Founded in 2008, the firm specializes in deep linguistic analysis. The systems and methods invented and refined by Bitext improve the accuracy of a wide range of content processing and text analytics systems. What’s remarkable about the Bitext breakthroughs is that the company support more than 40 different languages, and its platform can support additional languages with sharp reductions in the time, cost, and effort required by old-school systems. With the proliferation of intelligent software, Bitext, in my opinion, puts the digital brains in overdrive. Bitext’s platform improves the accuracy of many smart software applications, ranging from customer support to business intelligence.

In our wide ranging discussion, Dr. Valderrabanos made a number of insightful comments. Let me highlight three and urge you to read the full text of the interview at this link. (Note: this interview is part of the Search Wizards Speak series.)

Linguistics as an Operating System

One of Dr. Valderrabanos’ most startling observations addresses the future of operating systems for increasingly intelligence software and applications. He said:

Linguistic applications will form a new type of operating system. If we are correct in our thought that language understanding creates a new type of platform, it follows that innovators will build more new things on this foundation. That means that there is no endpoint, just more opportunities to realize new products and services.

Better Understanding Has Arrived

Some of the smart software I have tested is unable to understand what seems to be very basic instructions. The problem, in my opinion, is context. Most smart software struggles to figure out the knowledge cloud which embraces certain data. Dr. Valderrabanos observed:

Search is one thing. Understanding what human utterances mean is another. Bitext’s proprietary technology delivers understanding. Bitext has created an easy to scale and multilingual Deep Linguistic Analysis or DLA platform. Our technology reduces costs and increases user satisfaction in voice applications or customer service applications. I see it as a major breakthrough in the state of the art.

If he is right, the Bitext DLA platform may be one of the next big things in technology. The reason? As smart software becomes more widely adopted, the need to make sense of data and text in different languages becomes increasingly important. Bitext may be the digital differential that makes the smart applications run the way users expect them to.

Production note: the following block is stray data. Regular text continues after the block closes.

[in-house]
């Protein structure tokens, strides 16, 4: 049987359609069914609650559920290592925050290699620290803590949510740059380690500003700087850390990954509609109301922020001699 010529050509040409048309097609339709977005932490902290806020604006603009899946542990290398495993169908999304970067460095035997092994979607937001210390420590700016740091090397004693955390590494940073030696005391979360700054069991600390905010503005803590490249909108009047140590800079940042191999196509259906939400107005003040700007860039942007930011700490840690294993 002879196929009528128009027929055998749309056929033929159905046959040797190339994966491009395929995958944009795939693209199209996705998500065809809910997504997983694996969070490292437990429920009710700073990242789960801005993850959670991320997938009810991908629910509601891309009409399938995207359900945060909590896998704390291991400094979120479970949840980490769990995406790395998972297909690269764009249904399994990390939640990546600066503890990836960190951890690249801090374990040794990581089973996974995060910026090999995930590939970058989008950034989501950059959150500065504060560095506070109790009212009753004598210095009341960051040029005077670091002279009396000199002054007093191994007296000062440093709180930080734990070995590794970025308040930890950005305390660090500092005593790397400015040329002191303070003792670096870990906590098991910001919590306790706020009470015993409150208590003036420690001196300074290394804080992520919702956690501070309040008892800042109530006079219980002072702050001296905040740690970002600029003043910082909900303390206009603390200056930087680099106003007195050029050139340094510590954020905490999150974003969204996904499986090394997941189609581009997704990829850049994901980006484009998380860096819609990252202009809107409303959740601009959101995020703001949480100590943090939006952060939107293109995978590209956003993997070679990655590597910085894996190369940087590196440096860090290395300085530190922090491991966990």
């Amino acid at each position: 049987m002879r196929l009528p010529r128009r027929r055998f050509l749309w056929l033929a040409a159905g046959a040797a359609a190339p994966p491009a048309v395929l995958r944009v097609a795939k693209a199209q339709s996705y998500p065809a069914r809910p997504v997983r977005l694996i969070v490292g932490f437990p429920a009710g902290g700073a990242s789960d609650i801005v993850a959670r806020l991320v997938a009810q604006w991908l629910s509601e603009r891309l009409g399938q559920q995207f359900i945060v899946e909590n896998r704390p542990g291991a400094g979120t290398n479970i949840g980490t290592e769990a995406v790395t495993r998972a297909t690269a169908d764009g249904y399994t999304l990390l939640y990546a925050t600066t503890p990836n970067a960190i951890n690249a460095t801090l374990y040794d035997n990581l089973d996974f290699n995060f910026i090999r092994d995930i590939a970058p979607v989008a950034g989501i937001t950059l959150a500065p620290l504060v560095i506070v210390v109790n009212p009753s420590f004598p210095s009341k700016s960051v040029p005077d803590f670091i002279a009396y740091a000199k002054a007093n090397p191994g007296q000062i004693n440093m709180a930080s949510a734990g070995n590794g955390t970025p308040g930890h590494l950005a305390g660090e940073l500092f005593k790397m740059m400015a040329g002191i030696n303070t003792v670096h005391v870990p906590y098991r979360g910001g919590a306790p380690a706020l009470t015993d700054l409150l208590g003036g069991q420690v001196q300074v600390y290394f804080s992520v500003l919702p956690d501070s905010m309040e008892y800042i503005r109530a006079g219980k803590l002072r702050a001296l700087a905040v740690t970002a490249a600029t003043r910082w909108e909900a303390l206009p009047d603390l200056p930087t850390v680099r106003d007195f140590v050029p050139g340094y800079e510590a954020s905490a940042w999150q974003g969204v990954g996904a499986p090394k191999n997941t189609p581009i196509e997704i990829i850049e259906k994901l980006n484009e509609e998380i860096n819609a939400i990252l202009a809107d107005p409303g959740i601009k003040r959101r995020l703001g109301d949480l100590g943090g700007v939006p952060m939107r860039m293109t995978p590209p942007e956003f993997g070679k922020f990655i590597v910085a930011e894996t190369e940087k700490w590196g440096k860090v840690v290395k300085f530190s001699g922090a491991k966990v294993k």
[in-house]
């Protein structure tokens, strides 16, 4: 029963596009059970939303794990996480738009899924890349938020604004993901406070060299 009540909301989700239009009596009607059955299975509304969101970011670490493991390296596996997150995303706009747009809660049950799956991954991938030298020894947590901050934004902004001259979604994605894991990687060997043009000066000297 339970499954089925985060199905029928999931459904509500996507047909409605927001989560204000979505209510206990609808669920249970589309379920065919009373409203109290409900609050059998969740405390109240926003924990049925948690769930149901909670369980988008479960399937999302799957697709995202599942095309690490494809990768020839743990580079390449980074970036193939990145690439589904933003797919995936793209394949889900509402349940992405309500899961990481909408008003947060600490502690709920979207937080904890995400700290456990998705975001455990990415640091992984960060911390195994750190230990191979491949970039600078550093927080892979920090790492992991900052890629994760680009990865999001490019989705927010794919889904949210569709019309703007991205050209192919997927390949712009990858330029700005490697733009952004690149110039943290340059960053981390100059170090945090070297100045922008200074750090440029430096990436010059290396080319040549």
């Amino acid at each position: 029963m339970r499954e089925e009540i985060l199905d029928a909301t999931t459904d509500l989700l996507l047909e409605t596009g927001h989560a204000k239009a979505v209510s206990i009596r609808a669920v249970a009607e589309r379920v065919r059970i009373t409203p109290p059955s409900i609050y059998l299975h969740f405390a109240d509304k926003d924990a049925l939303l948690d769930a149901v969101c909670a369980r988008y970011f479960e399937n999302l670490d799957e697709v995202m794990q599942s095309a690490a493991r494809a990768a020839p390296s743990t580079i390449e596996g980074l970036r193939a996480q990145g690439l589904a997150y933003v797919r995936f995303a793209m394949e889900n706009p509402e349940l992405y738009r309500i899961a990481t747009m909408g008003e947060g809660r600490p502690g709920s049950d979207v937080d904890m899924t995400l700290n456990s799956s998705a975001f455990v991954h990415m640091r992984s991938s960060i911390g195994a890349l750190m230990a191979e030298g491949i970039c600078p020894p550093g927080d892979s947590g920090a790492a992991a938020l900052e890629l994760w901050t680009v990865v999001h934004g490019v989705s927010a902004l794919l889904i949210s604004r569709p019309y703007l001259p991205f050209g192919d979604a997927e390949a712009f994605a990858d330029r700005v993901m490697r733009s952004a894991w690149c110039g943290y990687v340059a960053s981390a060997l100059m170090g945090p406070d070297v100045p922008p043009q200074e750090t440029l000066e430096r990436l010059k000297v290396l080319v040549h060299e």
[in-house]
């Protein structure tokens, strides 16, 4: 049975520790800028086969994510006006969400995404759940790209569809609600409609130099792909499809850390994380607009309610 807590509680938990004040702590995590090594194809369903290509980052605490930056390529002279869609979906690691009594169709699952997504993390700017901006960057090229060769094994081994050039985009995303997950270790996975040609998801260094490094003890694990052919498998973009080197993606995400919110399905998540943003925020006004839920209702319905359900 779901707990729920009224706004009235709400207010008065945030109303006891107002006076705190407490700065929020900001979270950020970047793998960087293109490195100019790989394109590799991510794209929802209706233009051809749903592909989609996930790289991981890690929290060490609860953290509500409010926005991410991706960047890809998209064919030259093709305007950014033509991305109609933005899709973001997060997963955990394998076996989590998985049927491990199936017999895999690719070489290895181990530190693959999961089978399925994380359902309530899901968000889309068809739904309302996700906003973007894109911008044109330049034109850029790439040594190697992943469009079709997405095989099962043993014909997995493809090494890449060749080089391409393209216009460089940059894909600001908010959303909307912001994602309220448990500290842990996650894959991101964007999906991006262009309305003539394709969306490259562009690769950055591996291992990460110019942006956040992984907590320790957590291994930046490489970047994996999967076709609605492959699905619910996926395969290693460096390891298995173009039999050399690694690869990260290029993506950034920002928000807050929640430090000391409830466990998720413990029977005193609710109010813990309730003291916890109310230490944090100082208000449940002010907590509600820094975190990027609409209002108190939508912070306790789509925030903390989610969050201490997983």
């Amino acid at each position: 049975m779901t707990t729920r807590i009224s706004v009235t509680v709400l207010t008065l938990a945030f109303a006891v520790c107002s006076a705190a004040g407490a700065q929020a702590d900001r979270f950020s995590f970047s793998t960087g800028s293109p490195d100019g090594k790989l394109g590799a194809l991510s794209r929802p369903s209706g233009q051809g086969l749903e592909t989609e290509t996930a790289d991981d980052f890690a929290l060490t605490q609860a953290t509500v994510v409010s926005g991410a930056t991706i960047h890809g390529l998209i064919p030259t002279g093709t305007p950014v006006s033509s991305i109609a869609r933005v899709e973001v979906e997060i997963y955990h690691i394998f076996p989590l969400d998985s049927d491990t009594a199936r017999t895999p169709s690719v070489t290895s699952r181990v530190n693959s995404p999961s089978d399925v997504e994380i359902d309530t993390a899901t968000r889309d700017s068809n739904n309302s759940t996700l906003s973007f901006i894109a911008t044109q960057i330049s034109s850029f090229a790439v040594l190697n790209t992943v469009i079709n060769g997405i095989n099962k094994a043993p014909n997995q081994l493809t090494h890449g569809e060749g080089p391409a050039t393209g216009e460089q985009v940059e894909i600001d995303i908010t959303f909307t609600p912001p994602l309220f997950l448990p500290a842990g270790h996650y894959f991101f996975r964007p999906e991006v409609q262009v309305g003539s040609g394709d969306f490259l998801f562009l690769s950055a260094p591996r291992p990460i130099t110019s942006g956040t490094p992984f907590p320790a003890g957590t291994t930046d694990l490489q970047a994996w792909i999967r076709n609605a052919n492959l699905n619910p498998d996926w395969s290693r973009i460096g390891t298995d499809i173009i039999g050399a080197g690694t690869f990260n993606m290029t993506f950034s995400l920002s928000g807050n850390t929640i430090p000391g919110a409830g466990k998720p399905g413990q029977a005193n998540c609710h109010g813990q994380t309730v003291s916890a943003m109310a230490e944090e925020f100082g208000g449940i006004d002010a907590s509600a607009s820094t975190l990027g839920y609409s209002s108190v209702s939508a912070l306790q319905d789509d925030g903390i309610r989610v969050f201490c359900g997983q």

Snap In Bitext DLA

Advanced technology like Bitext’s often comes with a hidden cost. The advanced system works well in a demonstration or a controlled environment. When that system has to be integrated into “as is” systems from other vendors or from a custom development project, difficulties can pile up. Dr. Valderrabanos asserted:

Bitext DLA provides parsing data for text enrichment for a wide range of languages, for informal and formal text and for different verticals to improve the accuracy of deep learning engines and reduce training times and data needs. Bitext works in this way with many other organizations’ systems.

When I asked him about integration, he said:

No problems. We snap in.

I am interested in Bitext’s technical methods. In the last year, he has signed deals with companies like Audi, Renault, a large mobile handset manufacturer, and an online information retrieval company.

When I thanked him for his time, he was quite polite. But he did say, “I have to get back to my desk. We have received several requests for proposals.”

Las Rosas looked quite a bit like Silicon Valley when I left the Bitext headquarters. Despite the thousands of miles separating Madrid from the US, interest in Bitext’s deep linguistic analysis is surging. Silicon Valley has its charms, and now it has a Bitext US office for what may be the fastest growing computational linguistics and text analysis system in the world. Worth watching this company I think.

For more about Bitext, navigate to the firm’s Web site at www.bitext.com.

Stephen E Arnold, April 11, 2017